Effects of rising atmospheric CO2 on evapotranspiration and soil moisture; A practical approach for the Netherlands
“The extent to which climate change will affect evapotranspiration and water deficits is still uncertain. Temperature increase was recently shown to lead to enhanced drought in the Netherlands. In contrast, experimental evidence shows that elevated atmospheric CO2 concentrations tend to reduce stomatal opening in plants. This leads to lower transpiration rates, although models of atmospheric and soil water feedback show that reductions may be smaller than expected from stomatal closure. We combined the various effects and feedbacks. First, we inferred partial corrections on ‘crop factors’ used in simple evaporation equations such as Makkink’s, for a range of crops and vegetation types in the Netherlands. Second, we applied these corrected factors to infer the likely effects on water deficits in the Netherlands, using a coupled set of hydrological models and national climate scenarios. The combined effects of CO2 on evapotranspiration are generally modest, between a reduction of a few percent for short crops to about 15% for tall, rough vegetation. These reductions are, however, of comparable but opposite magnitude to predicted temperature-induced increases in evapotranspiration. We show that, if combined within the coupled hydrological model, the CO2-effect would lead to a much-reduced desiccating effect of climate change. In general, it is argued that, especially for sub-regional spatial scales and seasonal time-scales, CO2 is likely to be a significant factor in the water balance even of relatively wet regions.”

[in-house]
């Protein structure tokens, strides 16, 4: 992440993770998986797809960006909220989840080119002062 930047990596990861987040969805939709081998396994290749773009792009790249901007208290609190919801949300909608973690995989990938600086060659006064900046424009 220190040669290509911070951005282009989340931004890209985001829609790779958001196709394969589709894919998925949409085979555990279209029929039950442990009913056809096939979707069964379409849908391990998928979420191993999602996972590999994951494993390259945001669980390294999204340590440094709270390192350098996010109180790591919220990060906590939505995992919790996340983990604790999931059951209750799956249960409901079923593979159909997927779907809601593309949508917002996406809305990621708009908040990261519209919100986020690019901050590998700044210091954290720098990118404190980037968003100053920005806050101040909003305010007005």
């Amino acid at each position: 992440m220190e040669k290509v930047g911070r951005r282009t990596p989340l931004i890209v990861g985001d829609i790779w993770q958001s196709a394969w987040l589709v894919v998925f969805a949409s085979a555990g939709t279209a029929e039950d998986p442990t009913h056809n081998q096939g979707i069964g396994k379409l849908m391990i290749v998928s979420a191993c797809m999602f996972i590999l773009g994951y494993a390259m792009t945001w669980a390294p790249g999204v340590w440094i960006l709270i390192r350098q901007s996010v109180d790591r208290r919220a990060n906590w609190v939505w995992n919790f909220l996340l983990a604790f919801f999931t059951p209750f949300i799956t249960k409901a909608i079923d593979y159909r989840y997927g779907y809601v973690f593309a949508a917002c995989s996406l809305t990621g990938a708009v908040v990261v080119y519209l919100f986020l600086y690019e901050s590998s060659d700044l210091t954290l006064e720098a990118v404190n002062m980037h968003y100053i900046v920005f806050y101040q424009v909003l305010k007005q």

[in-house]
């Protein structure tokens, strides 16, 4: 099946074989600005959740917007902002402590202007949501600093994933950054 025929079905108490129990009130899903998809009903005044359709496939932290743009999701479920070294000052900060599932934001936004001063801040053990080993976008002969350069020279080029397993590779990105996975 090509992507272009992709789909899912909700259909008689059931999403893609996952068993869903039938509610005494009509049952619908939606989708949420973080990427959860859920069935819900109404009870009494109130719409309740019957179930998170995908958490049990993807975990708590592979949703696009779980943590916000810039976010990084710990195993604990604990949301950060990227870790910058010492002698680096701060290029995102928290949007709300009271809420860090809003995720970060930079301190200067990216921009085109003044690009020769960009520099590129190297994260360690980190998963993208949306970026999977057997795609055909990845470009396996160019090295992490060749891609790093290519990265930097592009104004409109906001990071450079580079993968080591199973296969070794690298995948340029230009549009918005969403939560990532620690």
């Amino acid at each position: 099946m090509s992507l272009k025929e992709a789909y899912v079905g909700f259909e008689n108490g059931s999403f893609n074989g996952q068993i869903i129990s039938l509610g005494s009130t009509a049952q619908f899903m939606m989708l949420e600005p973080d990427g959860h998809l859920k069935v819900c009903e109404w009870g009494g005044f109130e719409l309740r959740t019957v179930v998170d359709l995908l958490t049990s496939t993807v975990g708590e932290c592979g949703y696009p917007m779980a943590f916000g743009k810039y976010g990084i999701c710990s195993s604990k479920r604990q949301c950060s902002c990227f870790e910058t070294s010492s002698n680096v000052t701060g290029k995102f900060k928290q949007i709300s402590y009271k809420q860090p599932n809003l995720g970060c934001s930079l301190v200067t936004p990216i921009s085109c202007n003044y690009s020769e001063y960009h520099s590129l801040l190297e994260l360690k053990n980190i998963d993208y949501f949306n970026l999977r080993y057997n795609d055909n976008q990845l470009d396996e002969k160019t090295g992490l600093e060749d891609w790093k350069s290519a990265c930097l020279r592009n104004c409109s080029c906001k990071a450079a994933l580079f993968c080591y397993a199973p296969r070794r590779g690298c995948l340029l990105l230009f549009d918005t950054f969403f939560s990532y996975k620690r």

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(Citaat: Kruijt, B., Witte, J.P.M., et al. – Effects of rising atmospheric CO2 on evapotranspiration and soil moistur: A practical approach for the Netherlands – Journal of Hydrology 349(2008)3-4, p.257-267)